Denosumab versus zoledronic acid in patients previously treated with zoledronic acid
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Denosumab and zoledronic acid are potent antiresorptives. In this study in patients pre-treated with zoledronic acid, denosumab achieved similar increases with zoledronic acid in lumbar spine BMD despite the more prominent reduction of bone turnover markers. Denosumab reversibly reduced endogenous RANKL.
We aimed to compare yearly changes in lumbar spine (LS) bone mineral density (BMD), bone turnover markers, free soluble receptor activator of nuclear factor kappaB ligand (sRANKL) and sclerostin levels between denosumab and zoledronic acid.
Postmenopausal women with low bone mass previously treated with zoledronic acid for 1 year were assigned to denosumab injection (n = 32) or zoledronic acid infusion (n = 26). Procollagen type 1 N-terminal propeptide (P1NP), C-terminal cross-linking telopeptide of type 1 collagen (CTx), sRANKL, and sclerostin levels were measured in serum samples obtained at baseline and 3, 6, and 12 months after denosumab injection or zoledronic acid infusion. LS BMD was measured at baseline and 12 months.
The mean LS increase was 4.5 and 4.4 % with denosumab and zoledronic acid, respectively (p = 0.560). Denosumab caused a larger decrease in CTx at 3 months (p < 0.001) and P1NP at 3 (p < 0.001), 6 (p = 0.021), and 12 months (p = 0.042). Denosumab significantly decreased sRANKL by 87.4 % at 3 months (p < 0.001). Sclerostin levels were not changed with either intervention (p = 0.162 and p = 0.214, respectively).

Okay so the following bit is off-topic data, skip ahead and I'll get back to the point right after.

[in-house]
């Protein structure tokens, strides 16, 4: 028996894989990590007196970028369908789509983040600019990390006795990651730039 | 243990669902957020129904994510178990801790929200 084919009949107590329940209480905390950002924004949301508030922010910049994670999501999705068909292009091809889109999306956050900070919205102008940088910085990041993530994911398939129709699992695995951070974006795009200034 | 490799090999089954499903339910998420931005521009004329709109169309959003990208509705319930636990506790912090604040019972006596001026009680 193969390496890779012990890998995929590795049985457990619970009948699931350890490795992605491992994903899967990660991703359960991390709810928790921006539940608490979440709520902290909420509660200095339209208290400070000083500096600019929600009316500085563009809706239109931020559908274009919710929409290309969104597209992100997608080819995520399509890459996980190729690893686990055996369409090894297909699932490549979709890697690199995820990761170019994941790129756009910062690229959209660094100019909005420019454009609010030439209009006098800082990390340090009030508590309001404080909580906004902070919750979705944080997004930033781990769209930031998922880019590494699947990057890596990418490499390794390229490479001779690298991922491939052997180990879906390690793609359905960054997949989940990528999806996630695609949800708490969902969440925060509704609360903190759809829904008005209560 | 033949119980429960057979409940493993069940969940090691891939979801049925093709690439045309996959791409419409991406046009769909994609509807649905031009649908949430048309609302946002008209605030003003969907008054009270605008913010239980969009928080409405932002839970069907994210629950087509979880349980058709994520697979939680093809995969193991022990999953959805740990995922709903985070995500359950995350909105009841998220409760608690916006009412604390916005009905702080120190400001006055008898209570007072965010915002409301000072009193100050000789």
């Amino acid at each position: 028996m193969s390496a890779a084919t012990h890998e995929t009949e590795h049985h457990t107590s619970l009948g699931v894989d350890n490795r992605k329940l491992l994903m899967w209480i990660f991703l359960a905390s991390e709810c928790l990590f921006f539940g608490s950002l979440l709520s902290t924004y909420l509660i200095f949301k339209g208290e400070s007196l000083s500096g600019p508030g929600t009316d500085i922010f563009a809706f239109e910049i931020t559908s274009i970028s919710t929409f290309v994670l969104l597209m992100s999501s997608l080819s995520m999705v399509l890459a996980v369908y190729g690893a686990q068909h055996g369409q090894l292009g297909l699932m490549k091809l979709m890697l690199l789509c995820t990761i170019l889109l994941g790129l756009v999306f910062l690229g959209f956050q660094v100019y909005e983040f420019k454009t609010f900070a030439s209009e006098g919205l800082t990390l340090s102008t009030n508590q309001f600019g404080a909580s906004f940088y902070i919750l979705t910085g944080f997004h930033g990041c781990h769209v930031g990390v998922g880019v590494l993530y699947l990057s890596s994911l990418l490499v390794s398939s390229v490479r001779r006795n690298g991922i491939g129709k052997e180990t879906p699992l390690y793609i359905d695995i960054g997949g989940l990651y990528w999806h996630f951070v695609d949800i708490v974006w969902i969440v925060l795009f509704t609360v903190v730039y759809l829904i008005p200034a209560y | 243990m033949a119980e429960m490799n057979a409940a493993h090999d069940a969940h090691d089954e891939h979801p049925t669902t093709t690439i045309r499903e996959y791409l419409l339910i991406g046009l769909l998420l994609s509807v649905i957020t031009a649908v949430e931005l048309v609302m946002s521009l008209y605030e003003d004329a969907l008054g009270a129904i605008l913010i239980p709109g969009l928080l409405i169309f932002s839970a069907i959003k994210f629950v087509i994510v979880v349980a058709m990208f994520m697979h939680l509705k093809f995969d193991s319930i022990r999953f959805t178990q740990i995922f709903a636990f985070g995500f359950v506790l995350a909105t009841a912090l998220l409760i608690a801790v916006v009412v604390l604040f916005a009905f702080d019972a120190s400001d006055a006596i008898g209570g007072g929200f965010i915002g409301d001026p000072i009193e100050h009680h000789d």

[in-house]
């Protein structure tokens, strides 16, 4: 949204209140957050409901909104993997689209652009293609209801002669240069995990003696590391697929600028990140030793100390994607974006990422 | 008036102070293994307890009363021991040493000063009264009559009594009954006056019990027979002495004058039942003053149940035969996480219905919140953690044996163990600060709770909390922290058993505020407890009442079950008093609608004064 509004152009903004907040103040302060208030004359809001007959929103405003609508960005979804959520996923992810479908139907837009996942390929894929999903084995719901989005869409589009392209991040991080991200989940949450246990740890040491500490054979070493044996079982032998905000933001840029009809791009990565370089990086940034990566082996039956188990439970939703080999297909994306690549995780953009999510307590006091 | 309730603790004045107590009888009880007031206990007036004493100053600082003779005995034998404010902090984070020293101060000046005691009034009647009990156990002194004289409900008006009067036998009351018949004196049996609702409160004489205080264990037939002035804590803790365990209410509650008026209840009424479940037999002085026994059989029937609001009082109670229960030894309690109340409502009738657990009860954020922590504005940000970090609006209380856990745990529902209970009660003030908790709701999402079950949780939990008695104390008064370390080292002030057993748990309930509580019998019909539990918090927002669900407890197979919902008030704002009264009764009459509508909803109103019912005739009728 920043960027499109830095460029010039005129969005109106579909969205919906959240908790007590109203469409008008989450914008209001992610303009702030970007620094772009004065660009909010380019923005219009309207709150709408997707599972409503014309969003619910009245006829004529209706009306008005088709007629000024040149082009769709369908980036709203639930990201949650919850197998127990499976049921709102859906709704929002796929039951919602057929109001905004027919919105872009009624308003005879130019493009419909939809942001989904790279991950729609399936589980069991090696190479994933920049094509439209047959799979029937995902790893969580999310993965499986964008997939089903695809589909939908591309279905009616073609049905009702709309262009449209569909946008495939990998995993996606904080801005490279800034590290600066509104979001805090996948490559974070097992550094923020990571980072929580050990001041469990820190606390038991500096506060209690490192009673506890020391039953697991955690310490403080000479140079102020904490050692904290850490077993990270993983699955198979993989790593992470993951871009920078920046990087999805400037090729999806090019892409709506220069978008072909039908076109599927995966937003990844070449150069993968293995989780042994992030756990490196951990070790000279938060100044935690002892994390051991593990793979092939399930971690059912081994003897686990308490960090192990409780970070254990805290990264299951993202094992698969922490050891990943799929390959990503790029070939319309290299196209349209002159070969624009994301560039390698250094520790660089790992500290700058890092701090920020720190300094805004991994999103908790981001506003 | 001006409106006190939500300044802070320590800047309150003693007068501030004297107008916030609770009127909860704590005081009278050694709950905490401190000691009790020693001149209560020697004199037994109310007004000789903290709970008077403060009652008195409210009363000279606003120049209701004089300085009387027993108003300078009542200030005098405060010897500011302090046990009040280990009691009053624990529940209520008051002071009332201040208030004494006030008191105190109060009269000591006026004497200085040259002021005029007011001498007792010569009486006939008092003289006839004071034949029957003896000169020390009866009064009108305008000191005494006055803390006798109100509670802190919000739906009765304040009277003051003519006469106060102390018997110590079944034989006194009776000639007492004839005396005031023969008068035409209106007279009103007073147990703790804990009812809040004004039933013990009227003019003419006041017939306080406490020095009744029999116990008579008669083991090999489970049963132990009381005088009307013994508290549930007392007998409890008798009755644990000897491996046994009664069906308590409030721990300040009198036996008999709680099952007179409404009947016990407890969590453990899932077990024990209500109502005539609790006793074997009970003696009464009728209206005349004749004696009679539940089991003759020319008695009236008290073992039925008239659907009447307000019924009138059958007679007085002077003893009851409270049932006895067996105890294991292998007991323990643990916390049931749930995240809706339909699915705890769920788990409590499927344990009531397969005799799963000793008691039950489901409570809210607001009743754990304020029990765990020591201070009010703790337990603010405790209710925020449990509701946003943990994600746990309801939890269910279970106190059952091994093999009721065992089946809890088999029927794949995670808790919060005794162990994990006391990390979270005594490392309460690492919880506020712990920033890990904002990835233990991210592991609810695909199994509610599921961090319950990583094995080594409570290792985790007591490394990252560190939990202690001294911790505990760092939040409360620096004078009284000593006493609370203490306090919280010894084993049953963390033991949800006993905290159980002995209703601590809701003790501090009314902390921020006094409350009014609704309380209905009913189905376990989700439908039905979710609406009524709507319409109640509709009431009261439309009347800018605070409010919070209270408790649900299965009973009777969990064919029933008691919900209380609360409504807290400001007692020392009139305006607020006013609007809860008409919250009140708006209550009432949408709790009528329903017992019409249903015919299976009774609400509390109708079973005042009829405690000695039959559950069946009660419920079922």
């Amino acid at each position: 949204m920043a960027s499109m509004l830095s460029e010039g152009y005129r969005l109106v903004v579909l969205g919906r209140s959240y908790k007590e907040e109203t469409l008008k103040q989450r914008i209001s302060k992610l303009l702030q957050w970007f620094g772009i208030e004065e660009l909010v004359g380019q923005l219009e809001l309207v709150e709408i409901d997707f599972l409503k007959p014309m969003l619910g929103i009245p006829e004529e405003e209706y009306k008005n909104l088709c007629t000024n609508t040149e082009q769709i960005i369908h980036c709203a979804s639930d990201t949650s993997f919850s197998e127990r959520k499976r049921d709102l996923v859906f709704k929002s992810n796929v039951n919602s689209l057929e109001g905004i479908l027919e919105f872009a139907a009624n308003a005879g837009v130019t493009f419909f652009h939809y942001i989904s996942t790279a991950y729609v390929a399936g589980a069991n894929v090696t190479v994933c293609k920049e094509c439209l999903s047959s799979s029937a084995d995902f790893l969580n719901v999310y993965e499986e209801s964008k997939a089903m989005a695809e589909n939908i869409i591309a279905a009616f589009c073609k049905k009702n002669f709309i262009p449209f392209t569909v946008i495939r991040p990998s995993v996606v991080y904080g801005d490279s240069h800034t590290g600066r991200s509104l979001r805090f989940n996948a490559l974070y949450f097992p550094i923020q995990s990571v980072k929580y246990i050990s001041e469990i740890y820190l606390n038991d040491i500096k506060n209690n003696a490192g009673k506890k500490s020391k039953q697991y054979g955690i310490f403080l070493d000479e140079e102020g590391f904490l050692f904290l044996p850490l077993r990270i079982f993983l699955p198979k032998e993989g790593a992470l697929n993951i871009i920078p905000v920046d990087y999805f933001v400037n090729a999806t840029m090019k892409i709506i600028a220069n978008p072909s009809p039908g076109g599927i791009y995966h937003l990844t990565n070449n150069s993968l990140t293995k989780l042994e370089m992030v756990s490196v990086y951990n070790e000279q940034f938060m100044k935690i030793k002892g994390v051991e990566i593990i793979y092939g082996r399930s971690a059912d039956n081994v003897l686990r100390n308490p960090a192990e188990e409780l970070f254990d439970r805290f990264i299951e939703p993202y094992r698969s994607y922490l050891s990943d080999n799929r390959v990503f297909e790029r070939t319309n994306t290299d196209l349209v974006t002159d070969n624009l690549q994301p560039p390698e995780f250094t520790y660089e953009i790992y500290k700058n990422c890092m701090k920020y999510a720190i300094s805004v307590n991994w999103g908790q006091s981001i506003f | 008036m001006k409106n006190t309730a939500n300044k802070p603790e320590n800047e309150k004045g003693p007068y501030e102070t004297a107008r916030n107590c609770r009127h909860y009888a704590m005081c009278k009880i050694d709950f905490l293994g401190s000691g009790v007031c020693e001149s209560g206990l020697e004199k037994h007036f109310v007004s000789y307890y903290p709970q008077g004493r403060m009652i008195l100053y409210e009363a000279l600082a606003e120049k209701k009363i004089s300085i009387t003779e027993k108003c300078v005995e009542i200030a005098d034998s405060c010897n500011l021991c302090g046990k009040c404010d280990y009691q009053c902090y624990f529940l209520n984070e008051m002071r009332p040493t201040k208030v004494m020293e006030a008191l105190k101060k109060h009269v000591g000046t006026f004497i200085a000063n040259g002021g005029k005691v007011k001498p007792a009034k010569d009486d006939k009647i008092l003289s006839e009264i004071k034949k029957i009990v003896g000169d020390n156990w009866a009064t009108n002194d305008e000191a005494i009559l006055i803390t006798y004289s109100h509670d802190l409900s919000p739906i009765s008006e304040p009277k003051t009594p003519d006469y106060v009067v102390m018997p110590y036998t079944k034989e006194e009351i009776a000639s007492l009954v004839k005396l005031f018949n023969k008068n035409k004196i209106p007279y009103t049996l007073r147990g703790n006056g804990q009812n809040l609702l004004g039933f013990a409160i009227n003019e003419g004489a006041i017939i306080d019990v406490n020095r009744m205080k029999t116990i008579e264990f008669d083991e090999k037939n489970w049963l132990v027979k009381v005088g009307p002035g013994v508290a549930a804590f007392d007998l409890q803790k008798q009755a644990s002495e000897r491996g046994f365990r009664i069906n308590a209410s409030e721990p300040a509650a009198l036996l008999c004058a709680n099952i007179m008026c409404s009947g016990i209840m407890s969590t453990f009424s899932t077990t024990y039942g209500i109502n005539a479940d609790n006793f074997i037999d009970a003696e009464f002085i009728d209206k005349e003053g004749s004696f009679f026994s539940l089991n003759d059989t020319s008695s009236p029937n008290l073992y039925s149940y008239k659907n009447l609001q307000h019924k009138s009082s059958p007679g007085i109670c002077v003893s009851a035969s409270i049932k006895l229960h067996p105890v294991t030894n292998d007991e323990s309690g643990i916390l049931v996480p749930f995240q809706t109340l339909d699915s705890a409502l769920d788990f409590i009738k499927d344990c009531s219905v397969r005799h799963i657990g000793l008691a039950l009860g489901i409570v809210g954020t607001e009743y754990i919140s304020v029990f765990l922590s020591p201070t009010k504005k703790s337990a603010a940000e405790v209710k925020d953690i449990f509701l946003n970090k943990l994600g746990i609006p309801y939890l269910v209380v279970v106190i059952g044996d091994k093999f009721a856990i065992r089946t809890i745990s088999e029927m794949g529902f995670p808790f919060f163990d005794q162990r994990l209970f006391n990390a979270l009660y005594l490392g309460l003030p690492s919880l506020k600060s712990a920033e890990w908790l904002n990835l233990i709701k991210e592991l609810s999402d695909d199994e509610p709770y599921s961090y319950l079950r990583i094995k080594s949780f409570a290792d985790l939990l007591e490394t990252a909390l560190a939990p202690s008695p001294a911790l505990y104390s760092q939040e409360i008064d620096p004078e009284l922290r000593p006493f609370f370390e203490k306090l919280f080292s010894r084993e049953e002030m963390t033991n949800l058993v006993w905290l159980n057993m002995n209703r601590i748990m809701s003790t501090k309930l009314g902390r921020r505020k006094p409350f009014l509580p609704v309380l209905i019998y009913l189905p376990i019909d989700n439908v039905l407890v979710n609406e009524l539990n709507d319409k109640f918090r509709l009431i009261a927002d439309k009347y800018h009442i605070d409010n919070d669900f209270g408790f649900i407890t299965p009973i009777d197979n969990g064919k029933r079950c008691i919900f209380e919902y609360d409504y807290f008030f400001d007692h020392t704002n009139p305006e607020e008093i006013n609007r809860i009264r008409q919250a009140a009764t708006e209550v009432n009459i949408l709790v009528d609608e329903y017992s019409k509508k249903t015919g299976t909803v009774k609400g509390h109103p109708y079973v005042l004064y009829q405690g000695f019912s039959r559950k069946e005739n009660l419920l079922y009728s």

In patients previously treated with zoledronic acid, denosumab reduces bone turnover more than zoledronic acid, but the increases in LS BMD are comparable. Furthermore, denosumab administration results in reversible inhibition of the metabolically significant endogenous free soluble RANKL levels. Serum sclerostin is not affected by either agent.
KeywordsBone mineral density Bone turnover markers Denosumab RANKL Sclerostin Zoledronic acid
We thank Roche Diagnostics Hellas for providing us the kits for the measurements of CTx, P1NP, PTH, and 25(OH)D.
Conflicts of interest
Athanasios D. Anastasilakis has received lecture fees and research grant from Amgen and lecture fees from Lilly; Stergios A. Polyzos has received lecture fee and research grant from Amgen; Athina Gkiomisi, Zacharias G. Saridakis, Dimitrios Digkas, Ilias Bisbinas, Grigorios T. Sakellariou, Athanasios Papatheodorou, and Panagiotis Kokkoris have nothing to declare. Polyzois Makras has received lecture fees and research grants from Amgen, and lecture fees from Glaxo, Lilly, Pfizer, Leo, Genesis, ELPEN, VIANEX. Neither Amgen nor Novartis had any implication in any stage of this study (study’s conception and design, analysis and interpretation of data, drafting, or revising the manuscript).
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